The filing of a new drug application has been initiated with the FDA for surufatinib for the treatment of patients with pancreatic and non-pancreatic neuroendocrine tumors.
The filing of a new drug application (NDA) has been initiated with the FDA for surufatinib for the treatment of patients with pancreatic and non-pancreatic neuroendocrine tumors.1
Hutchison China MediTech Limited (Chi-Med), the developer of surufatinib, which is an inhibitor of VEGFR, FGFR, and CSF-1R, plans to complete the NDA submission in the first half of 2021.
In April 2020, the FDA granted a fast track designation to surufatinib for this indication. The NDA is based on findings from 2 phase 3 Chinese trials of surufatinib in NETs, as well as US studies of surufatinib in patients with non-pancreatic and pancreatic NETs.
“With the initiation of our first regulatory filing in the [United States], we are executing our strategy of building a global pharmaceutical company that brings innovative cancer therapies to patients worldwide," said Marek Kania, MD, managing director and chief medical officer of Chi-Med. "There is a great need for additional therapies to treat neuroendocrine tumors, and surufatinib has demonstrated significant clinical benefit in patients with advanced tumors. The NDA filing to the US FDA represents a significant step toward our goal of commercializing surufatinib and other novel therapies globally.”
Previously, Chi-Med said that that it had reached an agreement with the FDA during a pre-NDA meeting that these studies could serve as the basis to support an NDA submission. The data package will also be used to file a Marketing Authorization Application with the European Medicines Agency in 2021.
Chi-Med also stated that it plans to initiate an Expanded Access Protocol to "ensure patients with limited therapeutic options have access to this important treatment."
Enrollment into the program is anticipated to begin in the first quarter of 2021, once regulatory clearance of the protocol has been granted by the FDA.
Chi-Med previously reported data from a preplanned interim analysis of the phase 3 SANET-p trial (NCT02589821), which demonstrated that surufatinib improved progression-free survival (PFS) compared with placebo in patients with low- or intermediate-grade advanced pNETs for whom there is no effective therapy.2 Due to the positive efficacy, an independent data monitoring committee recommended that the study be stopped early, as the trial met the predefined primary end point of PFS.
In November 2019, the FDA granted an orphan drug designation to surufatinib for the treatment of patients with pNETs. Additionally, Chi-Med had stated that a China new drug application for surufatinib as a treatment for patients with advanced extra-pancreatic NETS was accepted for review by the China National Medical Products Administration, and was subsequently granted a priority review designation in December 2019.
In SANET-p, approximately 195 Chinese patients with low- or intermediate-grade advanced pNETs for whom there is no effective therapy were randomized 2:1 to receive either 300 mg of oral surufatinib daily or placebo on a 28-day cycle.
To be eligible for enrollment, patients had to be at least 18 years old, had previously progressed on 2 or more types of systemic therapy, had radiological documentation of disease progression within 12 months prior to randomization, had measurable lesions according to RECIST v1.1 criteria, had an ECOG performance status of 0 or 1, an expected survival of at least 12 weeks, and an absolute neutrophil count of at least 1.5 x 109/L, platelet count of at least 100 x 109/L, and hemoglobin of at least 9 g/dL, among other criteria.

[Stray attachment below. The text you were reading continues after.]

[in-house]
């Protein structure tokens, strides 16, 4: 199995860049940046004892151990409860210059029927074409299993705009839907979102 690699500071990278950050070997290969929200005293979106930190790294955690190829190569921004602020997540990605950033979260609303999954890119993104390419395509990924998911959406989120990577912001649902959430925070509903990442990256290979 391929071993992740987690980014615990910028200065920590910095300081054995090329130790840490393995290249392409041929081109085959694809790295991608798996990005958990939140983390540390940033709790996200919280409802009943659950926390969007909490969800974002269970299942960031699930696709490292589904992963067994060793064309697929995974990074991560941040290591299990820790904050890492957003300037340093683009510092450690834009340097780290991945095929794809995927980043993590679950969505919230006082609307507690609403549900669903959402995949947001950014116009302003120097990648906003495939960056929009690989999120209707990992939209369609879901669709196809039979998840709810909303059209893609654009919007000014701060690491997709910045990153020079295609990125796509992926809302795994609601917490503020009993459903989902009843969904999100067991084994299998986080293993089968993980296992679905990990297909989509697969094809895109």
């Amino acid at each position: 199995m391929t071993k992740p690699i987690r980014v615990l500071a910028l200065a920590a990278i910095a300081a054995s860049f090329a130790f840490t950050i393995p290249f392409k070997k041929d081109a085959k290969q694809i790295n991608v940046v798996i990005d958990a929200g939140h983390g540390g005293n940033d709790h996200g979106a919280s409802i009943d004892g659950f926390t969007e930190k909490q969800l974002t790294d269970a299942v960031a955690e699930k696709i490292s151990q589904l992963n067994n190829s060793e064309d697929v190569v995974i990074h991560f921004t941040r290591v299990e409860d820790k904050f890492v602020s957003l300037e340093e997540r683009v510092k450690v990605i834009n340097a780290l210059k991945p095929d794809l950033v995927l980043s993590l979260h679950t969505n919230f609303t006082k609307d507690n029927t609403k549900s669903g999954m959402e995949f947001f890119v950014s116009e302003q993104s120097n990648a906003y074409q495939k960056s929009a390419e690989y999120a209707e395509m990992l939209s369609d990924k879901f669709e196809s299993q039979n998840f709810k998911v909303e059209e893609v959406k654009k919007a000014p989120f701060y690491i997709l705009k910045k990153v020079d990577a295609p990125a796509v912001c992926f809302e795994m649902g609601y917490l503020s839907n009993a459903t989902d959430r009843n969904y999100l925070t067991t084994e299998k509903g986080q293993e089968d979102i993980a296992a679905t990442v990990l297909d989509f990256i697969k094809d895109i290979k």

Patients who have high-grade neuroendocrine cancer, adenocarcinoid, pancreatic islet cell carcinoma, goblet cell carcinoid, large cell neuroendocrine carcinoma and small cell carcinoma were excluded from enrollment. Additionally, patients could not have functional NETs that required treatment with long-acting somatostatin analogs to control disease-related syndromes, nor could they receive prior treatment with and had disease progression on a VEGF inhibitor.
The primary endpoint of the study is PFS; secondary endpoints include objective response rate (ORR), disease control rate, time to response, duration of response, overall survival, safety, and tolerability.
Previously, a multicenter, single-arm, open-label, phase Ib/II trial evaluated surufatinib in patients with histologically well-differentiated, low- or intermittent-grade, inoperable or metastatic NETs. Patients were stratified by pancreatic (n = 42) or extrapancreatic subtype (n = 39).
Results showed that the objective response rates were 19% (95% CI, 9%-34%) in the pancreatic NETs cohort and 15% (95% CI, 6%-31%) in the extrapancreatic NET cohort.3 The median PFS was 21.2 months (95% CI, 15.9-24.8) and 13.4 months (95% CI, 7.6-19.3), respectively. Regarding safety, the most common grade 3 or higher treatment-related adverse events included hypertension (33%), proteinuria (12%), hyperuricemia (10%), hypertriglyceridemia (6%), diarrhea (6%), and increased alanine aminotransferase (5%).
1. Chi-Med Initiates Rolling Submission of NDA to U.S. FDA for Surufatinib for the Treatment of Advanced Neuroendocrine Tumors. Hutchison China MediTech Limited. News release. December 28, 2020. Accessed December 28, 2020. https://yhoo.it/2WOrZXg
2. Chi-Med announces that surufatinib phase III SANET-p study has already achieved its primary endpoint in advanced pancreatic neuroendocrine tumors in China and will stop early. Hutchison China MediTech Limited. News release. Published January 20, 2020. https://bit.ly/2NOnrvT. Accessed January 21, 2020.
3. Xu J, Li J, Bai C, et al. Surufatinib in advanced well-differentiated neuroendocrine tumors: a multicenter, single-arm, open-label, phase Ib/II trial. Clin Cancer Res. 2019;25(12):3486-3494. doi: 10.1158/1078-0432.CCR-18-2994.